Many of the runners chew the tips of j�kuriand peyote as a stimulant. Nearly all have some sort of magic with them—a glowworm, bird feathers or heads, a rattle of deer hooves and bamboo that helps keep them from falling asleep. The runners of the different ejidos are distinguished by the colors of their headbands or by other symbols, such as the white plaster worn on the faces and legs of those from Batopilas. They move out at a steady trot, laughing at the game, for the first 40 or 50 miles. Crowds run along cheering and pointing where the kickballs went, since for a team to lose its kickball means disqualification. Women give the runners warm water and pinole. Pine torches light the course after dark. Within 50 miles some of the runners begin to drop out. Usually the race comes down to a contest in which only the strongest runner from each ejido remains. In a race that was matched for stamina rather than laps, early last spring the runners went from Friday afternoon at 5 until Sunday night at 11 and ran about 170 miles until there was only one man left.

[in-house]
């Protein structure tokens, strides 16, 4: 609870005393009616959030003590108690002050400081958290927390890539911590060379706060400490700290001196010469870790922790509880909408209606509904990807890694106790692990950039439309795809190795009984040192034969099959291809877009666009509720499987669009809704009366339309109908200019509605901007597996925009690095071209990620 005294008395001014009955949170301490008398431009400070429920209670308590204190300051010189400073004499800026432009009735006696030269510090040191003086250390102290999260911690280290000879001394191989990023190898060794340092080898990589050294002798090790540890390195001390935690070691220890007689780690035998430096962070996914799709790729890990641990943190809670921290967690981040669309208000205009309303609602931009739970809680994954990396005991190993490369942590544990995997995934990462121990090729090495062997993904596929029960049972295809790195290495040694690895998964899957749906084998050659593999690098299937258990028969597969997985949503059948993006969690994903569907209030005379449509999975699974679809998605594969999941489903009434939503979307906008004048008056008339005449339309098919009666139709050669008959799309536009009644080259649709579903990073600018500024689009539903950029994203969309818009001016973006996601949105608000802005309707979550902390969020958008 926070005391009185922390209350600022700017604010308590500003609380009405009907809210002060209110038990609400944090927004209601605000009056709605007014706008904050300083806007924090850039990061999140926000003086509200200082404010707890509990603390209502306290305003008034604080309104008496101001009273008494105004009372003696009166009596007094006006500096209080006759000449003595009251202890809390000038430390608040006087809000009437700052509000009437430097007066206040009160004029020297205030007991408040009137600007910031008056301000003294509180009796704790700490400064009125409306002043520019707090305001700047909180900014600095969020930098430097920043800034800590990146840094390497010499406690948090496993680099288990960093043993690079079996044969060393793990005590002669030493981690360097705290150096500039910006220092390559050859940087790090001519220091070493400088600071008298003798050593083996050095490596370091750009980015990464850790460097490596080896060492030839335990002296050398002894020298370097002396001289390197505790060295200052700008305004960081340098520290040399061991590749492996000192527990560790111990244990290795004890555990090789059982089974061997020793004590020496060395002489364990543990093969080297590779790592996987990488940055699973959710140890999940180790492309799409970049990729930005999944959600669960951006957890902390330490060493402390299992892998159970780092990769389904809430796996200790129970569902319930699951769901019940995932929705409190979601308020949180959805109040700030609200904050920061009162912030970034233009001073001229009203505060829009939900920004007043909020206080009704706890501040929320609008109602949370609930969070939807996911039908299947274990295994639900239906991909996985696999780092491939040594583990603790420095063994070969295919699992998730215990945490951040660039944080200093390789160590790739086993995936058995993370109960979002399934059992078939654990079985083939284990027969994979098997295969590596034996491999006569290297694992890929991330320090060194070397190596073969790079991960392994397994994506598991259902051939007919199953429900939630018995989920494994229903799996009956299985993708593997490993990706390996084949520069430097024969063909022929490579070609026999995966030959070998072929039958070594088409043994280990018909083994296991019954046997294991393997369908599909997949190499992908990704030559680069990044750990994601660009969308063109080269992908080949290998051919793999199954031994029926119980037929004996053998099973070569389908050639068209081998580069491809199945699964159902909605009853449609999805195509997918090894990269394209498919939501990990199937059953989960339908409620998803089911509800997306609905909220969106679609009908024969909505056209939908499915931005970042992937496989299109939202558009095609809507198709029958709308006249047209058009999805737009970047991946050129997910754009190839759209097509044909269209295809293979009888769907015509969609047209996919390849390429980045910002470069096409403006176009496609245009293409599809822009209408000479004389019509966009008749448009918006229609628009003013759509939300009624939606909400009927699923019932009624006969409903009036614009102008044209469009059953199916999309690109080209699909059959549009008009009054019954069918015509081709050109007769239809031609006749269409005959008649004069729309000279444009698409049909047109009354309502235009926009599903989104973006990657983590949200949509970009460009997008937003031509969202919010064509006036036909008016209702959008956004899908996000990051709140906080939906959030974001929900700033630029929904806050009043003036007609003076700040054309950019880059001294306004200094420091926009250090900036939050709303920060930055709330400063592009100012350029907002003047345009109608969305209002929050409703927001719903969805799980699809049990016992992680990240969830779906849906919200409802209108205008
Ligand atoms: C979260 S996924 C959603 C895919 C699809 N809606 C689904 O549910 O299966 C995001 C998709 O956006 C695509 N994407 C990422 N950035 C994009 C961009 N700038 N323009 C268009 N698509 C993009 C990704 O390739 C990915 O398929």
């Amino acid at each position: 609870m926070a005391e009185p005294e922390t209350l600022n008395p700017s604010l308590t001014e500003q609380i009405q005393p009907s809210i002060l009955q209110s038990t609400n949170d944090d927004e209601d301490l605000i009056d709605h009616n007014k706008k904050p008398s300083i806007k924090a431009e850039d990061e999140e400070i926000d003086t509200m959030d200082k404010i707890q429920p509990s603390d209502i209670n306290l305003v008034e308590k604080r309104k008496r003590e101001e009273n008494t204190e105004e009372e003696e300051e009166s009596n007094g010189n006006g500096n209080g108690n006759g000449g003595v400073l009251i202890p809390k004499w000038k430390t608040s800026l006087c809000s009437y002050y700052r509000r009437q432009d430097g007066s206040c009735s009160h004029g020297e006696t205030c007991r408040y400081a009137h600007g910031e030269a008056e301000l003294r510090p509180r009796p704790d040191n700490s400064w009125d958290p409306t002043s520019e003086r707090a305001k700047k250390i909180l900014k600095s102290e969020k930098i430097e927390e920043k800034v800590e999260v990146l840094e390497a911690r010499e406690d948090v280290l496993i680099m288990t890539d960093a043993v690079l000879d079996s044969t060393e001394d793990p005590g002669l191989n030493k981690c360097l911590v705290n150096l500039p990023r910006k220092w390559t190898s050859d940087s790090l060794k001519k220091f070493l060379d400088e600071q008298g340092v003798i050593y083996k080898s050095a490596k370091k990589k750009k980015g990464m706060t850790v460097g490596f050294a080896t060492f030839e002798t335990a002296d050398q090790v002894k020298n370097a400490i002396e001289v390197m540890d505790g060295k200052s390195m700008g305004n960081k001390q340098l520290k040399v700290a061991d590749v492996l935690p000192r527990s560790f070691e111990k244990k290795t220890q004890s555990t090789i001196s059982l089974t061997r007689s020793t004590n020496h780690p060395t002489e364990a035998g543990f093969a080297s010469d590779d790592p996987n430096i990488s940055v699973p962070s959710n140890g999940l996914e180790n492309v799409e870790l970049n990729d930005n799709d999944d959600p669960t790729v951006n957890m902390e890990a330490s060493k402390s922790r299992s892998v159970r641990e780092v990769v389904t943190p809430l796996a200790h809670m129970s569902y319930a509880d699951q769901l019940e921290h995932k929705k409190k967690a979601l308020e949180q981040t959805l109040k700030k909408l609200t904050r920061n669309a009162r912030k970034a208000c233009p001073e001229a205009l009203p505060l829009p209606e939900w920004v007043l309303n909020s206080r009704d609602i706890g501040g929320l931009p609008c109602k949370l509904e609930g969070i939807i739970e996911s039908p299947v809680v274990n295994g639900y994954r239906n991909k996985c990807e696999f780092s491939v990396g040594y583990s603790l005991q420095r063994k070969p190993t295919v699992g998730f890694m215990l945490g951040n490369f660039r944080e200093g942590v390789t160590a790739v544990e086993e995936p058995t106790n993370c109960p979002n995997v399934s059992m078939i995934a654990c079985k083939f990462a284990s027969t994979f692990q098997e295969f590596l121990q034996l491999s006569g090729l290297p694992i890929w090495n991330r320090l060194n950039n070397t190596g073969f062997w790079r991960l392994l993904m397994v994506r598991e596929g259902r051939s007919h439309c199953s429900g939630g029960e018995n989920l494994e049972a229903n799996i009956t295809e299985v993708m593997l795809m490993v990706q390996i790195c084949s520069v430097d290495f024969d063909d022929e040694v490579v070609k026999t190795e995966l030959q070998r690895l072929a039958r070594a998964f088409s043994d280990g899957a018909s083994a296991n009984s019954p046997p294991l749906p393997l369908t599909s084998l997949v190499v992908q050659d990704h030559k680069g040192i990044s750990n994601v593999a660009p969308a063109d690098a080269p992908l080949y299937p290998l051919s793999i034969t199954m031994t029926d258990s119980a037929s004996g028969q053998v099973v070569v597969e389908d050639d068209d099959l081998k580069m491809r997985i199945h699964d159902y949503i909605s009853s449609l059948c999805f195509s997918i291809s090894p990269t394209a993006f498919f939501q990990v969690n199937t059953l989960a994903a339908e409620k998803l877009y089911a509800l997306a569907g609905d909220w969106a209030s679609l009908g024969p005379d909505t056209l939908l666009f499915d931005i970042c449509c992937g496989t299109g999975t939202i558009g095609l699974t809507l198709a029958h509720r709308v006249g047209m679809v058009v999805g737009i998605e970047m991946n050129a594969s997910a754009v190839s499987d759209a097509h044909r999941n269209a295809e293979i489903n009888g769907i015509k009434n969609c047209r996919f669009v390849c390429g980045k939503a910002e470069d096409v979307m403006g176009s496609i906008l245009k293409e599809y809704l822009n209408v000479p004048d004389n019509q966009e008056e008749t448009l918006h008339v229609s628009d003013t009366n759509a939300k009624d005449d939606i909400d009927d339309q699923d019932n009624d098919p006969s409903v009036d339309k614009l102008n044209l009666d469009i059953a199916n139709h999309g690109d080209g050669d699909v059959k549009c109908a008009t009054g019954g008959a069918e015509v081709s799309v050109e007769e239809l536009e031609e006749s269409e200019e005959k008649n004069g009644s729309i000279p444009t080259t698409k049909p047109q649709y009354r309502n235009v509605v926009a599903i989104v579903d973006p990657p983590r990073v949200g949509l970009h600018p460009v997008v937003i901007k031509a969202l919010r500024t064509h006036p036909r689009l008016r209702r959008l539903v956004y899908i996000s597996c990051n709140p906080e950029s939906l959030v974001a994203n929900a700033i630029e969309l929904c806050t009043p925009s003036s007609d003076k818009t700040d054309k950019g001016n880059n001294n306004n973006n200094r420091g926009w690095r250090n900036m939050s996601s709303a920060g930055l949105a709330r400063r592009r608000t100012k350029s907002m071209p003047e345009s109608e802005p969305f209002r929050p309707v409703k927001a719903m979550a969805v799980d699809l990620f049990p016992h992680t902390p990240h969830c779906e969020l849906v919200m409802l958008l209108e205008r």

The winner gets no prize but becomes immensely popular with the ladies, a questionable reward for a man who has been running for three days. The custom is for a bettor who has won a cow to give two pesos to the father of the winning runner. For a goat, the father gets half a peso, or about 4�. Other winners may chip in a spool of thread, a piece of cloth, a jug of tesg�ino, whatever their pleasure moves them to contribute. When the big race is finished the Indians go back to a life that one described as: "I get up in the morning and eat pinole, if I have it. I sit on a rock all day and watch my goats. At night I pen the goats, eat more pinole if I have it, and sleep. And sometimes there are races."